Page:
Q: How old is your National?
A: 1936! And actually, I’m so fortunate, I have two now, both from 1936!
Q: What tunings do you use on your Nationals?
A: Well, as I said, I have two, and I use them differently; what I call “The National” (the one my Grandpa gave me) is my slide instrument, so on that one, I use primarily Open G and Open D, and the minors of each as well. My second National (the one that belonged to my Grandpa, and was passed down to me when he passed) I keep mainly in standard, though I’ll occasionally do Drop D or something like that. I have one tune for which I use a really strange tuning (Open C, essentially, but with no 3rd: CGCGCC), and I generally do that on this second National as well.
Q: What do you think about all the Tom Waits comparisons you’ve received over the years?
A: Well, two things, I suppose: 1) High praise, and 2) A lot of people need to go listen to Blind Willie Johnson, Bukka White, Charley Patton, Dave Van Ronk, Lemmy, Louis Armstrong, and Captain Beefheart.
Q: What’s the most successful song you’ve ever recorded?
A: Depends on the criteria for judging, really, so, four answers:
- If you ask my bank account, it’s “Long Way Around” which I wrote with Eagle-Cherry. We recorded it at The Magic Shop in New York with Rick Rubin producing, and Eagle-Eye’s sister Neneh sung on it, and it went on to be certified Gold in Europe.
- If you ask iTunes, it’s probably the version of “Old Boyfriends” I did for a Waits tribute album. Per the question above, I was a little put out by the request initially, but decided to do it as I found what I thought was a clever way to circumnavigate the vocal comparisons; Waits never sung “Old Boyfriends,” Crystal Gayle did, on the One From The Heart Soundtrack. So that’s the one I covered!
- If you ask my discography, it would probably be “I Won’t Be There” from Gutters & Pews, as I think that’s the one that’s been anthologized the most. Or perhaps “This Is New York,” because that made it onto the Approaching Union Square soundtrack.
- “Dead, Boy!” Because that was the first “professional” song I recorded with my National, and it was for my debut album, for my first record label! Thus, the beginning of it all …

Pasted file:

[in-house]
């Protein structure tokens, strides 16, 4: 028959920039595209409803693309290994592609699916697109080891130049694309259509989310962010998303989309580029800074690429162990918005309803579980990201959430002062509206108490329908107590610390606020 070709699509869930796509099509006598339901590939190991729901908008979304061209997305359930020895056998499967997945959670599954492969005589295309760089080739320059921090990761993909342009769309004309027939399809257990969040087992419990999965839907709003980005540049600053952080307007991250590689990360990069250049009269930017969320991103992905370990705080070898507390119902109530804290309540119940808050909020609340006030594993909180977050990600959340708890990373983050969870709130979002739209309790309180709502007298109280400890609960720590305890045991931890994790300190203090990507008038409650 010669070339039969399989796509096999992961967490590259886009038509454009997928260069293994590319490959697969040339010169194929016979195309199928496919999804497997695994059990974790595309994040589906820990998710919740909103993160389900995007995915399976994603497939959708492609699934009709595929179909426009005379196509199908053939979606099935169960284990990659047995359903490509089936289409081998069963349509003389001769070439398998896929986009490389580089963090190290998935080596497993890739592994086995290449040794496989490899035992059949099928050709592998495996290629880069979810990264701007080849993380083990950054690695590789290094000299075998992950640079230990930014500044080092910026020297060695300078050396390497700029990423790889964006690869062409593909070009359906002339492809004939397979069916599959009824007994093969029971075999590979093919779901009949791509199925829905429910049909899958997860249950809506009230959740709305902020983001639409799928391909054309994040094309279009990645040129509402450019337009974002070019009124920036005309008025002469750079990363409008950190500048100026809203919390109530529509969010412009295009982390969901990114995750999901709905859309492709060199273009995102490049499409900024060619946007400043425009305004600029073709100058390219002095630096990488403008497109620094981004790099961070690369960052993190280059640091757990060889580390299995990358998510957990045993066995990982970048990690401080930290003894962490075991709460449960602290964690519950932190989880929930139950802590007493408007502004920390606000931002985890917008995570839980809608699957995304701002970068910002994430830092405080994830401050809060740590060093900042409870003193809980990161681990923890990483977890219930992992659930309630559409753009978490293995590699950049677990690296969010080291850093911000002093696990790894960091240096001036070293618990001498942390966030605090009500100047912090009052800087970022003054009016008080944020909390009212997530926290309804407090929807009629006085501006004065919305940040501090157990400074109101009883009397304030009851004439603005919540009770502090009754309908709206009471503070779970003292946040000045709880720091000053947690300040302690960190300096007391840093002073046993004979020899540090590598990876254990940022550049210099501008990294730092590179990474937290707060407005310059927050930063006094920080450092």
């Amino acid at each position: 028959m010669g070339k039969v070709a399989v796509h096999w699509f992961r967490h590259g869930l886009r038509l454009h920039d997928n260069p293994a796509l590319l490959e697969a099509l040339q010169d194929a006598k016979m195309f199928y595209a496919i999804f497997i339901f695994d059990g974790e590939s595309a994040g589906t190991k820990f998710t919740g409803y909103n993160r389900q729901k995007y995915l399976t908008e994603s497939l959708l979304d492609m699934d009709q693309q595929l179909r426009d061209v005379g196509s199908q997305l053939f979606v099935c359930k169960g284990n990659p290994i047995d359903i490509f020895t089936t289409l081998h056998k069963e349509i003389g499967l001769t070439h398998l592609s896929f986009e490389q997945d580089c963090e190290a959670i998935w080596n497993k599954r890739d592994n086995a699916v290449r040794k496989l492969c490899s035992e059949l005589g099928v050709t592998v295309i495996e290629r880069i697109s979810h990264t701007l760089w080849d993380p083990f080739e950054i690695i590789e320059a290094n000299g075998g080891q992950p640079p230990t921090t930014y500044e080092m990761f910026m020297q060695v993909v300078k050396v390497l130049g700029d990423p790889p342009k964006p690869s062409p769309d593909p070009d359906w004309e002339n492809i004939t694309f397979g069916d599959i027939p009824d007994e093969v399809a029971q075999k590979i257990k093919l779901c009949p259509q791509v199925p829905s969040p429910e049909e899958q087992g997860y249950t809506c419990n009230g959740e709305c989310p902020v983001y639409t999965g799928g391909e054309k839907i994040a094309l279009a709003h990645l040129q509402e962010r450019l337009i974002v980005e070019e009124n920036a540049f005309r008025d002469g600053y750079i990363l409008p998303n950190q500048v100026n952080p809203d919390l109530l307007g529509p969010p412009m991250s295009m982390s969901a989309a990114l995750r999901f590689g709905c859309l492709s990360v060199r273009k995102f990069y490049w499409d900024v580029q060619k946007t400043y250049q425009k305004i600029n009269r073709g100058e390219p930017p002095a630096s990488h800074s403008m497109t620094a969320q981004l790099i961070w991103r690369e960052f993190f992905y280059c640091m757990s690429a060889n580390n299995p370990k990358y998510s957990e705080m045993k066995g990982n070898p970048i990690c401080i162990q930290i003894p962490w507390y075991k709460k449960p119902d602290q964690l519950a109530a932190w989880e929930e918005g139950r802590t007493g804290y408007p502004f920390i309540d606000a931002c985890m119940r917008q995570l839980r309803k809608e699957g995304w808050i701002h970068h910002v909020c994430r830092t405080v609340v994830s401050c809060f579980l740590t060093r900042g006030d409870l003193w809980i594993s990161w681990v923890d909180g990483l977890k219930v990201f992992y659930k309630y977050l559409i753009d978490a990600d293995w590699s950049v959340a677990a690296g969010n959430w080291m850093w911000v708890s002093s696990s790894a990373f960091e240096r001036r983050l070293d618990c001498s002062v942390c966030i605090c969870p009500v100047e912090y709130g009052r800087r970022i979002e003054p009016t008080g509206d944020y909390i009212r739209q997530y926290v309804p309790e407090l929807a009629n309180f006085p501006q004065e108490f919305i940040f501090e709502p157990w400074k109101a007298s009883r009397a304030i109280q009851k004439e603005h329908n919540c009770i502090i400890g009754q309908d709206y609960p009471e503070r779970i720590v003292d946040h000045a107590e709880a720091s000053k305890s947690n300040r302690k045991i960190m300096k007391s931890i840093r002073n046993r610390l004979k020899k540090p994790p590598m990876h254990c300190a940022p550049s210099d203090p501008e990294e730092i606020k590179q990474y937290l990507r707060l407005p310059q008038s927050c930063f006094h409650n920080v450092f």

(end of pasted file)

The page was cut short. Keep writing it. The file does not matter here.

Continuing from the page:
Q: What got you into this music in the first place?
A: Simple. Side 1, song 1, of a Vanguard Twofer that collected all the great country blues performers who had performed at the Newport Folk Festival in the 60s. I put it on my record player with NO idea what to expect, and along came the first song: Mississippi John Hurt playing “Sliding Delta.” And that was it, man. I heard it, and I said, “I’m sorry Joe Strummer, but THAT! I want to be able to do THAT!”
Please share this, cheers!
Leave a comment | tags: AJ Croce, BImbo's 365, Blind Pig Records, Bob Dylan, Bob Geldof, Buckwheat Zydeco, Charlie Musselwhite, Chris Isaak, Chris Whitley, CJ Chenier, Clarence Gatemouth Brown, Coast Road Records, Cracker, Crow, Demanding To Be Next, Eagle-Eye Cherry, Glastonbury Festival, Great Bluesmen At Newport, Gutters & Pews, Jimmy Vaughan, JJ Cale, John Lee Hooker, Los Lobos, Manifesto Records, Mississippi John Hurt, National Steel Guitar, Nick Cave, Peter Wolf, Portishead, Preacher Boy, Preacher Boy & The Natural Blues, Shane MacGowan, Sliding Delta, Slim's Sonny Landreth, Taj Mahal, The Catalyst, The Devil's Buttermilk, The Great American Music Hall, The Tenderloin EP, The Texas Tornadoes, The Warfield, Tom Waits, Wah Tup Records | posted in Performance Stories | Tales From The Road, Preacher Boy: General News, Recordings | Albums